While the proposed rule provides one example of EPA's questionable use of the SCC in its cost-benefit analyses, we question how the Agency will apply the estimates to carry out President Obama's Climate Action Plan. In particular, the President called for the EPA to propose greenhouse gas new source performance standards (NSPS) for newly constructed coal- and natural gas- fired power plants as well as for existing power plants.
Given the outstanding questions concerning EPA's specific role in the development of the SCC and its application of SCC calculations, we request that you respond to the following:
1. What EPA officials participated in the IWG that developed the 2010 and 2013 SCC values? Please explain the involvement of each EPA official participating in the IWG and the process by which recommendations offered by EPA to the IWG were approved.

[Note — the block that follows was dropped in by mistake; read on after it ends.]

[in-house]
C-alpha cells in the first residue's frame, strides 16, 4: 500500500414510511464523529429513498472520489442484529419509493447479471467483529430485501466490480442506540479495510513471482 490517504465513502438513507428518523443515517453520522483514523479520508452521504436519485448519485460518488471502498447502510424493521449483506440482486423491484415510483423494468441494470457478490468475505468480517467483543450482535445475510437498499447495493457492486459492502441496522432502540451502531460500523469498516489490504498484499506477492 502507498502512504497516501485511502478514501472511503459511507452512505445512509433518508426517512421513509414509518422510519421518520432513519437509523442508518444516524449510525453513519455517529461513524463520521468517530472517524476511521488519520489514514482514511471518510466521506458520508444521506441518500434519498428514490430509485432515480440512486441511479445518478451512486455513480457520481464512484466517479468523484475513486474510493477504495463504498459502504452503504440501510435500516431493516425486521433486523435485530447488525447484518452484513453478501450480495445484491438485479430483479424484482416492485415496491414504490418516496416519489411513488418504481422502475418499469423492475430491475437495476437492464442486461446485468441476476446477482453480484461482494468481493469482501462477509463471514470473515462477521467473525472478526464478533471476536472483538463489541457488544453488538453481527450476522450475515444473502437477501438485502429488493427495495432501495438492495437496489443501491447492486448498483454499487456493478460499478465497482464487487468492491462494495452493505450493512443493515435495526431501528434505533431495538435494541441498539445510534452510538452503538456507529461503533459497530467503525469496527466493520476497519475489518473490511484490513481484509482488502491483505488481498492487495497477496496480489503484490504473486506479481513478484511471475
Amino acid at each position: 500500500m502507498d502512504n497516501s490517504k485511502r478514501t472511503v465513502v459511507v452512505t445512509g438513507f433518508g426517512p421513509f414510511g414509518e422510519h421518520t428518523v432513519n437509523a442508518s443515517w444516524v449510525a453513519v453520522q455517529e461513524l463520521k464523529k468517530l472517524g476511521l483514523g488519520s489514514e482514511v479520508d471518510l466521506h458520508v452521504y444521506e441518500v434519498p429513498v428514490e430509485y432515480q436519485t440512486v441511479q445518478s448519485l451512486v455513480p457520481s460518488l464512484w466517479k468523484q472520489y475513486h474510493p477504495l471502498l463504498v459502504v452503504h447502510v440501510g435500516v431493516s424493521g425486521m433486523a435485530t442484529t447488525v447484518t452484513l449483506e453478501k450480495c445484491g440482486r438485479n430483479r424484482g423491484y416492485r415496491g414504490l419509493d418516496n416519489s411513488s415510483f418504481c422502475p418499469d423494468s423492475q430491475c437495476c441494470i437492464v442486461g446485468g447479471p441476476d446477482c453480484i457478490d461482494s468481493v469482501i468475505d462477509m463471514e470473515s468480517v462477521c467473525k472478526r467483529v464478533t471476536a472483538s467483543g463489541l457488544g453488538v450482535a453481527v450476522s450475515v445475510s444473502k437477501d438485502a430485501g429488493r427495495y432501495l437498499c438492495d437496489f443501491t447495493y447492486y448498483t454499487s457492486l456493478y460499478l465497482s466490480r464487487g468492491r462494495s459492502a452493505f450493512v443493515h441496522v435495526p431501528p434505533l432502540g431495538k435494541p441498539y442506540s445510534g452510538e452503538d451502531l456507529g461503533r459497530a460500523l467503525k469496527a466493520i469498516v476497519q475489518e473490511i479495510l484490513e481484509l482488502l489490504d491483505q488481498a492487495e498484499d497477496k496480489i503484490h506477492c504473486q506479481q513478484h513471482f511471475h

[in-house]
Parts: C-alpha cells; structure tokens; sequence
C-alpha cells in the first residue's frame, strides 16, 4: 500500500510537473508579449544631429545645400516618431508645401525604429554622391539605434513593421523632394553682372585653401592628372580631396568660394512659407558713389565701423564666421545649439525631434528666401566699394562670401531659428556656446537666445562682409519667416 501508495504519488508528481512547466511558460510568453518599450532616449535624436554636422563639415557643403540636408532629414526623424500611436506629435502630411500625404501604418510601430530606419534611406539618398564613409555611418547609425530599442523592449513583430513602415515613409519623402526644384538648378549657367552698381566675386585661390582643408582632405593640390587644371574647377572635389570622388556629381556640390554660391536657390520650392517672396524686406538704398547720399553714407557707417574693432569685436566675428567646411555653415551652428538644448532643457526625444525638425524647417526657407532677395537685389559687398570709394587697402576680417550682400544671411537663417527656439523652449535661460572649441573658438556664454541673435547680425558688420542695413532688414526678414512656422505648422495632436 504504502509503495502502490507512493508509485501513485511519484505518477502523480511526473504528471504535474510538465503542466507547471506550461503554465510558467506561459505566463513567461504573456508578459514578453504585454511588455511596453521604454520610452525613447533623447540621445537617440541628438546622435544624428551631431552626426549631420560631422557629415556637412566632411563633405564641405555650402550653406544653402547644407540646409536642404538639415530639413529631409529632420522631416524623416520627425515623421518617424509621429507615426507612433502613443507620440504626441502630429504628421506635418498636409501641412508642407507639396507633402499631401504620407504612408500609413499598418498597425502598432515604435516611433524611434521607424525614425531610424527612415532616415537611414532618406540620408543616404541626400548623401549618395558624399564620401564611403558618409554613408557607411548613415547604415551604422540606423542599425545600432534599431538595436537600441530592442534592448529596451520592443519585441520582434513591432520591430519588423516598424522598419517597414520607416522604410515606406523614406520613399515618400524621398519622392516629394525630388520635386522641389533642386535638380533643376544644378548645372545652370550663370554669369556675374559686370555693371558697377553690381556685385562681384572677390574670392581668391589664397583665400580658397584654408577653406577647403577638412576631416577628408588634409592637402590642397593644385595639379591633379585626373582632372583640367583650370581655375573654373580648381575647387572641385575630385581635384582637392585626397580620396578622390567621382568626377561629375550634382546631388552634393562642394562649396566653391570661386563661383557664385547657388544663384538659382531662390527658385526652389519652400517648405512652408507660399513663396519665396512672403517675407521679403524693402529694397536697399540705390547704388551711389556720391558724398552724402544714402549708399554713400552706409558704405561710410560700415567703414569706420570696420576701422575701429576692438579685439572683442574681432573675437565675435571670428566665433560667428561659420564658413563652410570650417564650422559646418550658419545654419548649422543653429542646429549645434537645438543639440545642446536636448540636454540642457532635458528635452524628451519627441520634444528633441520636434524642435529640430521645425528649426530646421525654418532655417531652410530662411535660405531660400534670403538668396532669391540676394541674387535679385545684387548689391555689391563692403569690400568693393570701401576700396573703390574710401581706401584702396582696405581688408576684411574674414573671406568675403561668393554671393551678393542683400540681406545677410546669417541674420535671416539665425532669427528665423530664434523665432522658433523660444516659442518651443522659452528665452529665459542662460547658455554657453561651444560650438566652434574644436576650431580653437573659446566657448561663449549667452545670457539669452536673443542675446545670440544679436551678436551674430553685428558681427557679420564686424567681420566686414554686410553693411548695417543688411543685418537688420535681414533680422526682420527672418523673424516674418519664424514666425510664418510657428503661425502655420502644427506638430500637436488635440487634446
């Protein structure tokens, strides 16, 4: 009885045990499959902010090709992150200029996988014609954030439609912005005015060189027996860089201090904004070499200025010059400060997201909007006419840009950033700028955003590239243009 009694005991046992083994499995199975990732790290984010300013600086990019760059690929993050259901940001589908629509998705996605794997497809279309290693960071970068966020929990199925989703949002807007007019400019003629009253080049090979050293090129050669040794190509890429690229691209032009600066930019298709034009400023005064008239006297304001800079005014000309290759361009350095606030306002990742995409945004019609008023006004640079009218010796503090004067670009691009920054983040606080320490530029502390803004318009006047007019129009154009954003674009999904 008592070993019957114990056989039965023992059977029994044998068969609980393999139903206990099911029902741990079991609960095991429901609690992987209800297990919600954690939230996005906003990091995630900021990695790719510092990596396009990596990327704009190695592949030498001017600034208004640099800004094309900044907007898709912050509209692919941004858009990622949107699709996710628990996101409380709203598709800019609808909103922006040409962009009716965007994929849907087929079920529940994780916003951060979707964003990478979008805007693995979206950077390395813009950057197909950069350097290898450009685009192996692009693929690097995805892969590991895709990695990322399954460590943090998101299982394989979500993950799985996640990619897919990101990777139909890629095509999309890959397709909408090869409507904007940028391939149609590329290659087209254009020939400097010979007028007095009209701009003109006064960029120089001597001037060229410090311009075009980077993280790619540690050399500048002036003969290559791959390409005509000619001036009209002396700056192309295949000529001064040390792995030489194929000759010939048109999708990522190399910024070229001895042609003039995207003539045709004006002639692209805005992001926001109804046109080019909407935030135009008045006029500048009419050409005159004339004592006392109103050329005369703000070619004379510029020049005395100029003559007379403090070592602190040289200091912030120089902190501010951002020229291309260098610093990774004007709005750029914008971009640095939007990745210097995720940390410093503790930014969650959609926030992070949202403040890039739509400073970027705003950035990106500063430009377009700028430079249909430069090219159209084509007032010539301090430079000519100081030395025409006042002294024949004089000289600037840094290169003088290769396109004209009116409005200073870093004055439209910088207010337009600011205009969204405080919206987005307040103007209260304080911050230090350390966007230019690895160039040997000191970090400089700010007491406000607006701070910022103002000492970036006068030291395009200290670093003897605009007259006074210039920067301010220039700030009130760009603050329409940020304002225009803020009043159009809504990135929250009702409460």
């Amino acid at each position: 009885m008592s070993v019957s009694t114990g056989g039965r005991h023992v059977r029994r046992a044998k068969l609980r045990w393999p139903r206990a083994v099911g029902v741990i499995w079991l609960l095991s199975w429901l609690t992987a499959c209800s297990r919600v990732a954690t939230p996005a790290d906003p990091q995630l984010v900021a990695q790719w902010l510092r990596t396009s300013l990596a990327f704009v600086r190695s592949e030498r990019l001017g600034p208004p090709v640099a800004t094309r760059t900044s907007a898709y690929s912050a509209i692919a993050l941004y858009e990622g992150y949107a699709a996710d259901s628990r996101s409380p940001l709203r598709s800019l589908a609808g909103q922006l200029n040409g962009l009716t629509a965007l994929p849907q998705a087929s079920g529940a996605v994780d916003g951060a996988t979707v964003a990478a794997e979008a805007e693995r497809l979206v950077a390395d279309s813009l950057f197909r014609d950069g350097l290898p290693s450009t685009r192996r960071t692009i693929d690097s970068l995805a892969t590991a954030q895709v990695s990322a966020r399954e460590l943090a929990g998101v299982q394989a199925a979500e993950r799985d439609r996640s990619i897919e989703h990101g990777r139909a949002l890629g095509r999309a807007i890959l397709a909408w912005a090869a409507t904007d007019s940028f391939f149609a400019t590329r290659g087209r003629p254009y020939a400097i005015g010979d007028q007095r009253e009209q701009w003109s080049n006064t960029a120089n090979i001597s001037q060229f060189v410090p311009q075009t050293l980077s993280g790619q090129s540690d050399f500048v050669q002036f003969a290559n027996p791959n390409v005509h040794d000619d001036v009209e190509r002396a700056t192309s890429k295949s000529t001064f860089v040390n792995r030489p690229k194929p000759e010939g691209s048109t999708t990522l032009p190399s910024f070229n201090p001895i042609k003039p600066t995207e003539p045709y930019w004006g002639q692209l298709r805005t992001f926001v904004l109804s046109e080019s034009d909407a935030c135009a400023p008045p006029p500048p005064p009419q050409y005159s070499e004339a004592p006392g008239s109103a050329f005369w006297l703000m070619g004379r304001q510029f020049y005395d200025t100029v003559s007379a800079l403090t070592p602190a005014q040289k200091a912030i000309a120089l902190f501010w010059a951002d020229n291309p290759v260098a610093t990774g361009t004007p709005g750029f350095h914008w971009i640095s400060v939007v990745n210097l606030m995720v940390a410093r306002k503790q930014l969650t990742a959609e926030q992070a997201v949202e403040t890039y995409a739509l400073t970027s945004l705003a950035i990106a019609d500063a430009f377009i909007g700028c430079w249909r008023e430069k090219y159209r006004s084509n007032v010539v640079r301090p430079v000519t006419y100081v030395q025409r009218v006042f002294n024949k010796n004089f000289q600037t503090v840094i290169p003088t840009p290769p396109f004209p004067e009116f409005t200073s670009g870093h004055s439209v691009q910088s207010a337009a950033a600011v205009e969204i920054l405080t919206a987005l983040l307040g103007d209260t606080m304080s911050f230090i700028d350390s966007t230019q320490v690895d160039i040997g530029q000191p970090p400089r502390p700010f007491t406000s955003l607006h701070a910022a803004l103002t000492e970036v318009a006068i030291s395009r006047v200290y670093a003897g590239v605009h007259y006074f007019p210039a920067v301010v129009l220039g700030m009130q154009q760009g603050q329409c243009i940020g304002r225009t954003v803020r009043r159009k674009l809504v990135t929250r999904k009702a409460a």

2. Were the FUND, DICE, and PAGE models peer reviewed for the purpose of determining the value of the SCC for the United States? Did EPA review the models to ascertain the validity of the assumptions used or if the damage functions used have solid theoretical or empirical foundation? Did EPA consider alternative models to the FUND, DICE, and PAGE models? If so, please provide a list of all models considered.
3. What procedures were followed by EPA during the IWG process so as to comport with the Agency's own peer review and data quality guidelines? Which of EPA's guidelines were not followed?
4. In 2010, EPA's Office of Inspector General (OIG) found serious flaws in the peer review and evaluation of outside assessments used in the Agency's greenhouse gas endangerment finding. In order to satisfy the OIG's recommendation that minimum review and documentation requirements for assessing and accepting existing scientific and technical data from other organizations be established, EPA drafted an addendum to its existing guidance. In developing the SCC, please explain how the EPA complied with the December 2012 addendum to Guidance for Evaluating and Documenting the Quality of Existing Scientific and Technical Information.